Editors’ take: TSMC raises capex, but slowdown imminent?

by James Montgomery, news editor

July 30, 2010 – Quick hits from TSMC’s 2Q10 results, conference call, and analyst reactions:

Revenues: $3.23B (Street expected $3.2B), up 17.5% Q/Q and 41% Y/Y.

Margins: (gross) 49.5%, (operating) 38.6%

Net income: ~$1.3B, up 20% Q/Q and 65% Y/Y; Street expected ~$1.18B. (EPS ~$0.24 ADS, vs. Street’s $0.21).

Capex: 2010 capex budget hiked about 20% to $5.9B, vs. $4.8B previous forecast. ($3.1B has already been spent in 1H10; indicates slower spending in 2H10.) Added 7% capacity in 2Q vs. 1Q, and for all of 2010 plans to increase capacity (200mm-equivalent) by 14%; of that, 300mm capacity will be pushed up 36%.

Capacity additions: 1Q: 1%; 2Q: 7%; 3Q: 7%; 4Q: 3.5%. FY 2010: 13.5% (to 11.3M wafers, 200mm-equivalents)

3Q10 outlook: Revenues up ~4%-6% to $3.49B-$3.55B; gross & operating margins slightly down (48%-50% and 36%-38%).

Of TSMC’s newly raised $5.9B capex budget for 2010, $3.1B of that has already been spent — meaning the foundry will slow its spending somewhat in 2H10. And TSMC’s wafer capacity forecast suggests the same, suggests Deutsche Bank’s Steve O’Rourke: a 3.5% total capacity addition in 4Q10/~15k WSPM, vs. 7%/~25k WSPM in 3Q10 and 7%/26k WSPM in 2Q10.

Hiking capex and maintaining nearly 20% sales growth might be encouraging, but there are also reasons to be cautious:

— Oversupply warning? Now that the industry seems to be realigning with seasonal patterns, that means all eyes are on the all-important year-end holiday selling season, and devicemakers’ ramp-up to prepare for it. And there’s some doubt as to just how strong demand really is, as well as lingering financial problems in Europe — which could leave the industry with significant stockpiles to burn through in 2011. "We are seeing some double bookings" between the top two foundries (TSMC and UMC), said John Chiu, from Taiwan’s Fuh Hwa Securities Investment Trust, quoted by Reuters, adding that "some of their clients might have started adjusting their inventories." nVidia’s reduced 3Q sales outlook, for example, has prompted worries of carryover into TSMC, notes the Taiwan Economic News.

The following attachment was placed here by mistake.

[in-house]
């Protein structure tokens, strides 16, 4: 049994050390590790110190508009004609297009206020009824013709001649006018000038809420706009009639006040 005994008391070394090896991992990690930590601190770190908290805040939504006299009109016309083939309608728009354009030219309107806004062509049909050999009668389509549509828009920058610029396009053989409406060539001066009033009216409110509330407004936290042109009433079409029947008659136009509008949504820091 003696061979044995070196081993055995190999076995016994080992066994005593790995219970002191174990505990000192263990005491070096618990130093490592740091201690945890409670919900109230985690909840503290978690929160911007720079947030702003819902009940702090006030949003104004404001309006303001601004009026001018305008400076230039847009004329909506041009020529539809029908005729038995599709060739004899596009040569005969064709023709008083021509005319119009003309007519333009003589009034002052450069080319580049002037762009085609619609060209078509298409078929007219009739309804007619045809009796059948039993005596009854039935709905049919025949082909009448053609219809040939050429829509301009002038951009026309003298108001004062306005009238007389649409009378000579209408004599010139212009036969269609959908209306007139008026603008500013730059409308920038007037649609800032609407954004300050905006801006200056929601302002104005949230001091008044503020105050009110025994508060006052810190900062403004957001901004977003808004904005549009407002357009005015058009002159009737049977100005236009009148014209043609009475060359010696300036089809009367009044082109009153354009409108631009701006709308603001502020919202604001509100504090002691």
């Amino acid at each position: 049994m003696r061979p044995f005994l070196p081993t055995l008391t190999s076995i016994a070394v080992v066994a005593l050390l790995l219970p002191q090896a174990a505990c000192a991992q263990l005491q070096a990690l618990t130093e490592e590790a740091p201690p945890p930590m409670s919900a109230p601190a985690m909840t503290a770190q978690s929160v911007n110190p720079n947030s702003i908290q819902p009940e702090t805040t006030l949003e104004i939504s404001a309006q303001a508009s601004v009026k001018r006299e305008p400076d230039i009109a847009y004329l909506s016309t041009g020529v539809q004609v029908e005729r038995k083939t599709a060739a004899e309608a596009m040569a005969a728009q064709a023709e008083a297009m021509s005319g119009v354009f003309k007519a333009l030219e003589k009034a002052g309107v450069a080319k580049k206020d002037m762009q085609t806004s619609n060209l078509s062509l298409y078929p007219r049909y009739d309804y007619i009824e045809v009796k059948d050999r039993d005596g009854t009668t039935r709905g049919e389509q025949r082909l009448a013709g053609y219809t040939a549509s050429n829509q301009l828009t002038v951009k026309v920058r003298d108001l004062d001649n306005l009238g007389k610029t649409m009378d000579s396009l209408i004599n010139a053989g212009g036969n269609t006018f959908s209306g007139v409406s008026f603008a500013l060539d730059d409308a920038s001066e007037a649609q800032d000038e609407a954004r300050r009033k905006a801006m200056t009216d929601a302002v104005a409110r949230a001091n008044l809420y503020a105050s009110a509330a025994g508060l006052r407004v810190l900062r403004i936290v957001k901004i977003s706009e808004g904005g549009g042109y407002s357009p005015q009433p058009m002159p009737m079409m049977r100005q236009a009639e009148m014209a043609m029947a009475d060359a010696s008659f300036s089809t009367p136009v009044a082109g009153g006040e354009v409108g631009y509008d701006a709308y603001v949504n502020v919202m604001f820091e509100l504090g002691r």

New facilities, new digestion. TSMC, UMC, GlobalFoundries, and Samsung should all open (at least) one new fab in 2011. O’Rourke cautions that there could be "a period of digestion" that could push out ramp-up beyond initial phases of capacity. "Based on the pace of quarterly capacity adds, we believe TSMC is already at a peak pace," he writes. And he expects this slowing-down trend to carry over to other foundries, including those lined up for tool shipments in 4Q10.

O’Rourke maps out how TSMC’s new capacity additions will likely start to decline in 4Q10…

TSMC’s CapEx and q/q change to 300mm wafer starts. (Source: Deutsche Bank, company reports)

…but see how capacity is surging over the trendline:

(Source: Deutsche Bank, company reports)

Semiconductor capital equipment suppliers, be warned. Remember the DRAM memory craze of 2007, when everyone was building fabs and adding capacity? (O’Rourke: It was "at least nine" players.) And we know how that ended up: a capital spending spree, and then silence for several years. "While we do not believe foundries are to this point, we believe a measure of prudence in 2011 foundry CapEx will likely hold sway," O’Rourke warns. (By the way, he also expects DRAM spending "to take a breather" in 2H10, though NAND capacity buildouts should stay steady.)


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